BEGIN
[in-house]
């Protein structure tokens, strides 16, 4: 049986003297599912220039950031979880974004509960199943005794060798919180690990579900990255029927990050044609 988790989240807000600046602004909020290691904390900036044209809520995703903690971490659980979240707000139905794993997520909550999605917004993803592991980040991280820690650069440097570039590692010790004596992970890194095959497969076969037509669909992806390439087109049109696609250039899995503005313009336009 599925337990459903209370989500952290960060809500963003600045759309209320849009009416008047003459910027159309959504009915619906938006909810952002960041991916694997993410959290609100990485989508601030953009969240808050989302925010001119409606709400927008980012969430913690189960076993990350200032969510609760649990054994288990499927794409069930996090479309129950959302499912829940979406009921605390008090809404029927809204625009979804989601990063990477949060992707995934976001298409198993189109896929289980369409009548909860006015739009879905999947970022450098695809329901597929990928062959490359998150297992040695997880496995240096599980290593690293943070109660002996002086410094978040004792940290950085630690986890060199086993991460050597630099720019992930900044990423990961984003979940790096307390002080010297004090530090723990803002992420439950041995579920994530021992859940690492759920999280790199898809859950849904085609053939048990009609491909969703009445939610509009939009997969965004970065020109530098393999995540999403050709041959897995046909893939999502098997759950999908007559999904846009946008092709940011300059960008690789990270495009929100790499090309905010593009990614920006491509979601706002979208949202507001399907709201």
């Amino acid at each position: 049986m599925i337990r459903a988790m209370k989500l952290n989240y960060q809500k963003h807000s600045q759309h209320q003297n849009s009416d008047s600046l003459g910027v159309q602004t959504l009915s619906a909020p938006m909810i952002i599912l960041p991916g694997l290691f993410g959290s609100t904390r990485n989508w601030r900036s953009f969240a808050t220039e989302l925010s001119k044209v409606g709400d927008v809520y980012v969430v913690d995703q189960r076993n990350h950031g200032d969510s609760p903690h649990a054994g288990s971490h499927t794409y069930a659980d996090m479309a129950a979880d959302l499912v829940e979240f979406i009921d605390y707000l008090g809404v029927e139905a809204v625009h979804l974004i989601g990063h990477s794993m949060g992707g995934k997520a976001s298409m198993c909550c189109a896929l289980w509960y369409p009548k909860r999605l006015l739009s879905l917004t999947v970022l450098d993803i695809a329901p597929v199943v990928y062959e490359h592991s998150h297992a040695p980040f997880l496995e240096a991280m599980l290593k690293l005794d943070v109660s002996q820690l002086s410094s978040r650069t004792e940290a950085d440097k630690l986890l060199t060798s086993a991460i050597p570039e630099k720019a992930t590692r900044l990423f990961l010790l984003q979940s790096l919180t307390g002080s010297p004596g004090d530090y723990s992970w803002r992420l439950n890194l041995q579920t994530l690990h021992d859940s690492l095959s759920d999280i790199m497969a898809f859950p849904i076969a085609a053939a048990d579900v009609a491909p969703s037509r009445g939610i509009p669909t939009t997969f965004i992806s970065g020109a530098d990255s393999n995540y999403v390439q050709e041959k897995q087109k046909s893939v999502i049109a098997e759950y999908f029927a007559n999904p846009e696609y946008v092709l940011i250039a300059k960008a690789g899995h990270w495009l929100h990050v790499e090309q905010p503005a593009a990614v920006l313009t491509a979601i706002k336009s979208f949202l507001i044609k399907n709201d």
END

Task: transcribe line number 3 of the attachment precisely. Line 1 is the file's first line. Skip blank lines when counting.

């Amino acid at each position: 049986m599925i337990r459903a988790m209370k989500l952290n989240y960060q809500k963003h807000s600045q759309h209320q003297n849009s009416d008047s600046l003459g910027v159309q602004t959504l009915s619906a909020p938006m909810i952002i599912l960041p991916g694997l290691f993410g959290s609100t904390r990485n989508w601030r900036s953009f969240a808050t220039e989302l925010s001119k044209v409606g709400d927008v809520y980012v969430v913690d995703q189960r076993n990350h950031g200032d969510s609760p903690h649990a054994g288990s971490h499927t794409y069930a659980d996090m479309a129950a979880d959302l499912v829940e979240f979406i009921d605390y707000l008090g809404v029927e139905a809204v625009h979804l974004i989601g990063h990477s794993m949060g992707g995934k997520a976001s298409m198993c909550c189109a896929l289980w509960y369409p009548k909860r999605l006015l739009s879905l917004t999947v970022l450098d993803i695809a329901p597929v199943v990928y062959e490359h592991s998150h297992a040695p980040f997880l496995e240096a991280m599980l290593k690293l005794d943070v109660s002996q820690l002086s410094s978040r650069t004792e940290a950085d440097k630690l986890l060199t060798s086993a991460i050597p570039e630099k720019a992930t590692r900044l990423f990961l010790l984003q979940s790096l919180t307390g002080s010297p004596g004090d530090y723990s992970w803002r992420l439950n890194l041995q579920t994530l690990h021992d859940s690492l095959s759920d999280i790199m497969a898809f859950p849904i076969a085609a053939a048990d579900v009609a491909p969703s037509r009445g939610i509009p669909t939009t997969f965004i992806s970065g020109a530098d990255s393999n995540y999403v390439q050709e041959k897995q087109k046909s893939v999502i049109a098997e759950y999908f029927a007559n999904p846009e696609y946008v092709l940011i250039a300059k960008a690789g899995h990270w495009l929100h990050v790499e090309q905010p503005a593009a990614v920006l313009t491509a979601i706002k336009s979208f949202l507001i044609k399907n709201d």